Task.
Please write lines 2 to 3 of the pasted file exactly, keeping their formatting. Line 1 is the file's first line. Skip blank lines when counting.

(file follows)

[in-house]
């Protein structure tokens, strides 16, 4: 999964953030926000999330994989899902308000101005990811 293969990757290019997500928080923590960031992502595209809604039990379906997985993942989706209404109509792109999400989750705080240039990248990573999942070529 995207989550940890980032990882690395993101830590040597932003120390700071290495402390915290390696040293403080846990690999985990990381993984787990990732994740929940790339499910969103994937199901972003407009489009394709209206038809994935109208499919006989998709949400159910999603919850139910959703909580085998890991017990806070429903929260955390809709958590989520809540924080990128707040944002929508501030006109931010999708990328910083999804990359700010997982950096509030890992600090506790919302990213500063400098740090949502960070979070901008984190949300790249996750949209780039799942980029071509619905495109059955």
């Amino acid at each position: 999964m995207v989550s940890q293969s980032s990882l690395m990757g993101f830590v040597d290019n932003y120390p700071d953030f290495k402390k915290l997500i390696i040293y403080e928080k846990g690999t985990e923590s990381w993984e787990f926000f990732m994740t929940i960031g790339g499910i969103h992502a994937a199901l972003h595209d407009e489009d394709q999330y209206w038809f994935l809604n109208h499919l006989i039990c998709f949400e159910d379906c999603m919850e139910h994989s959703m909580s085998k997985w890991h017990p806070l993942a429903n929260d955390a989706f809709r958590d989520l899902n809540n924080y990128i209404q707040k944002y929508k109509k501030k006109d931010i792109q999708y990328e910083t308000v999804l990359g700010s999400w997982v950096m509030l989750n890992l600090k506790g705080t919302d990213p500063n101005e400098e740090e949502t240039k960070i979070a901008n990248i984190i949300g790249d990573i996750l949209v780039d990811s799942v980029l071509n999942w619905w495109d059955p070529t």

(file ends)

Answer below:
């Protein structure tokens, strides 16, 4: 999964953030926000999330994989899902308000101005990811 293969990757290019997500928080923590960031992502595209809604039990379906997985993942989706209404109509792109999400989750705080240039990248990573999942070529 995207989550940890980032990882690395993101830590040597932003120390700071290495402390915290390696040293403080846990690999985990990381993984787990990732994740929940790339499910969103994937199901972003407009489009394709209206038809994935109208499919006989998709949400159910999603919850139910959703909580085998890991017990806070429903929260955390809709958590989520809540924080990128707040944002929508501030006109931010999708990328910083999804990359700010997982950096509030890992600090506790919302990213500063400098740090949502960070979070901008984190949300790249996750949209780039799942980029071509619905495109059955």
């Amino acid at each position: 999964m995207v989550s940890q293969s980032s990882l690395m990757g993101f830590v040597d290019n932003y120390p700071d953030f290495k402390k915290l997500i390696i040293y403080e928080k846990g690999t985990e923590s990381w993984e787990f926000f990732m994740t929940i960031g790339g499910i969103h992502a994937a199901l972003h595209d407009e489009d394709q999330y209206w038809f994935l809604n109208h499919l006989i039990c998709f949400e159910d379906c999603m919850e139910h994989s959703m909580s085998k997985w890991h017990p806070l993942a429903n929260d955390a989706f809709r958590d989520l899902n809540n924080y990128i209404q707040k944002y929508k109509k501030k006109d931010i792109q999708y990328e910083t308000v999804l990359g700010s999400w997982v950096m509030l989750n890992l600090k506790g705080t919302d990213p500063n101005e400098e740090e949502t240039k960070i979070a901008n990248i984190i949300g790249d990573i996750l949209v780039d990811s799942v980029l071509n999942w619905w495109d059955p070529t």